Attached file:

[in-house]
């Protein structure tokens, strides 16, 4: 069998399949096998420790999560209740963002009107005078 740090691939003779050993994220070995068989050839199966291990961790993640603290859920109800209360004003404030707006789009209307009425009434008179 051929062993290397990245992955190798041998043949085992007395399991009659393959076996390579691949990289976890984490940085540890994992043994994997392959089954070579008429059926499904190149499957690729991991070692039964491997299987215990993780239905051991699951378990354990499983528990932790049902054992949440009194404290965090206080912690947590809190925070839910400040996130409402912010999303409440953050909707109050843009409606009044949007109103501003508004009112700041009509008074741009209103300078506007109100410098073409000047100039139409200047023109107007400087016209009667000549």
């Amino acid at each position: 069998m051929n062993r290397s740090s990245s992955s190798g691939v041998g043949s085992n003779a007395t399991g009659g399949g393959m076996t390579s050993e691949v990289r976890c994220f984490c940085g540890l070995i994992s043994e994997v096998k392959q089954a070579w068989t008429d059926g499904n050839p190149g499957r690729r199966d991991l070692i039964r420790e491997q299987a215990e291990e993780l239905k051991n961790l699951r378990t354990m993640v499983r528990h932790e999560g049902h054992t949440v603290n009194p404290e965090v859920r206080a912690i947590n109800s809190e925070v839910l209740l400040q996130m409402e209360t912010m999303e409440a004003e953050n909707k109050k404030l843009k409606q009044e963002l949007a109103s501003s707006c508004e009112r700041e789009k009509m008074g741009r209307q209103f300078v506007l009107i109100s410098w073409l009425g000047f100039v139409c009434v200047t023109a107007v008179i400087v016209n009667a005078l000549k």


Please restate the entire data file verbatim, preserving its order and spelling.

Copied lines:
[in-house]
């Protein structure tokens, strides 16, 4: 069998399949096998420790999560209740963002009107005078 740090691939003779050993994220070995068989050839199966291990961790993640603290859920109800209360004003404030707006789009209307009425009434008179 051929062993290397990245992955190798041998043949085992007395399991009659393959076996390579691949990289976890984490940085540890994992043994994997392959089954070579008429059926499904190149499957690729991991070692039964491997299987215990993780239905051991699951378990354990499983528990932790049902054992949440009194404290965090206080912690947590809190925070839910400040996130409402912010999303409440953050909707109050843009409606009044949007109103501003508004009112700041009509008074741009209103300078506007109100410098073409000047100039139409200047023109107007400087016209009667000549």
């Amino acid at each position: 069998m051929n062993r290397s740090s990245s992955s190798g691939v041998g043949s085992n003779a007395t399991g009659g399949g393959m076996t390579s050993e691949v990289r976890c994220f984490c940085g540890l070995i994992s043994e994997v096998k392959q089954a070579w068989t008429d059926g499904n050839p190149g499957r690729r199966d991991l070692i039964r420790e491997q299987a215990e291990e993780l239905k051991n961790l699951r378990t354990m993640v499983r528990h932790e999560g049902h054992t949440v603290n009194p404290e965090v859920r206080a912690i947590n109800s809190e925070v839910l209740l400040q996130m409402e209360t912010m999303e409440a004003e953050n909707k109050k404030l843009k409606q009044e963002l949007a109103s501003s707006c508004e009112r700041e789009k009509m008074g741009r209307q209103f300078v506007l009107i109100s410098w073409l009425g000047f100039v139409c009434v200047t023109a107007v008179i400087v016209n009667a005078l000549k």